Brand New? Racial Profiling In African American Barbershops

October 5, 2015

Ever since the pre and post election of our First Black Family, black hair, black lifestyle and culture has been in heavy rotation within every aspect of the media as if we never existed before.  Some in a positive light, and some just pure hatred.

Everyone knows that racial profiling has always existed, but racial profiling at beauty and barber salons?  That's something new.  At-least I've never heard of it.  What is the world coming to where racist law enforcement are finding more than a ridiculous number of ways to destroy the black community?

A lawsuit filed in Moreno Valley, CA on Wednesday alleges Riverside County law enforcement officers conducted racially motivated raids on black-operated barber shops with claims of looking for health code violations.

The American Civil Liberties Union (ACLU) of Southern California, along with Los Angeles-based law firm Seyfarth Shaw, filed the 11-page complaint in U.S. District Court in Riverside, alleging the city of Moreno Valley, its police department and the California Board of Barbering & Cosmetology violated the civil rights of three Moreno Valley barbers and their customers.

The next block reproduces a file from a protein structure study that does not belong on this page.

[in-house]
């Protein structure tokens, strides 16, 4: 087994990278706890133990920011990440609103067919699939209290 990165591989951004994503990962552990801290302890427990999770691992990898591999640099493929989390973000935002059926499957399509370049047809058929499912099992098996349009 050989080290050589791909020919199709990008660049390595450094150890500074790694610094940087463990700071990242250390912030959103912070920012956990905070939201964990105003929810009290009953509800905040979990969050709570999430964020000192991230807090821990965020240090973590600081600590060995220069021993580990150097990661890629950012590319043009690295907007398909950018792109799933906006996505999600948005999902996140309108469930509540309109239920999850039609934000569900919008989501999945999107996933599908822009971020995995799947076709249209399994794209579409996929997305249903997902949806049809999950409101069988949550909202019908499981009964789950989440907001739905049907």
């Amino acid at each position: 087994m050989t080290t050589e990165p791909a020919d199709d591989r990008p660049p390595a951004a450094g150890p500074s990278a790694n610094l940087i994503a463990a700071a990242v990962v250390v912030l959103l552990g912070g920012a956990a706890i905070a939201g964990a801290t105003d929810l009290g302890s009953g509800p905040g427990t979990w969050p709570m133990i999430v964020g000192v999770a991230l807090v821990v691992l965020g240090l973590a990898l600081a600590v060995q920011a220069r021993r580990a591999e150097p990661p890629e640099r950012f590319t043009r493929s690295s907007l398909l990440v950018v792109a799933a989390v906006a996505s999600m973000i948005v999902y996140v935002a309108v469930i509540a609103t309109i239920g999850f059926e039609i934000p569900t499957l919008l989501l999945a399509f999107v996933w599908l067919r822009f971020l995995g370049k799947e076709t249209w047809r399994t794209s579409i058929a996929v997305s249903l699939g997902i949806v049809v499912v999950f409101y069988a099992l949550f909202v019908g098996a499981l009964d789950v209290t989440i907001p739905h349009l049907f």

According to the ACLU filing, Moreno Valley police officers and state inspectors, without showing any legal justification, raided the Hair Shack, 24594 Sunnymead Blvd., and Fades Unlimited, 24150 Alessandro Blvd., on April 2, 2008.

Both shops are staffed by African-American barbers, and the clientele is almost exclusively black, according to the lawsuit.

“At all relevant times, the Hair Shack and Fades Unlimited have served as community and social centers for African-American residents of Moreno Valley,” the lawsuit states. “The atmosphere in each place was friendly.”

Moreno Valley police officers and county Code Enforcement officers accompanied state inspectors inside the barber shops and blocked the front and back entrances, preventing anyone from leaving, according to the ACLU.

At the Hair Shack, police officers looked into drawers and cabinets and questioned customers, according to the lawsuit.

“The officers never claimed that they had a warrant to conduct a search and never produced a warrant,” the suit says.

At Fades Unlimited, “officers questioned employees and customers, collected drivers' licenses from them and ran warrant checks on them,” according to the complaint.

“When one barber expressed his objections to the search, an officer handcuffed him, took him to a police car in the parking lot, placed him handcuffed in the back of the car, and told him they had found an outstanding warrant,” the suit says. “After about 10 minutes, officers released the barber and allowed him back inside the shop.”

Hair Shack owner Kevon Gordon, a plaintiff in the lawsuit, said he and his customers were “treated like criminals simply because of the color of our skin.”

“It was sickening,” he said. “I have lost good customers and had my reputation called into question in a community where I've been working for 20 years. I wouldn't wish this on anyone.”

Similar inspections had taken place at Fades Unlimited and three other black-owned barber shops on previous occasions, according to the ACLU.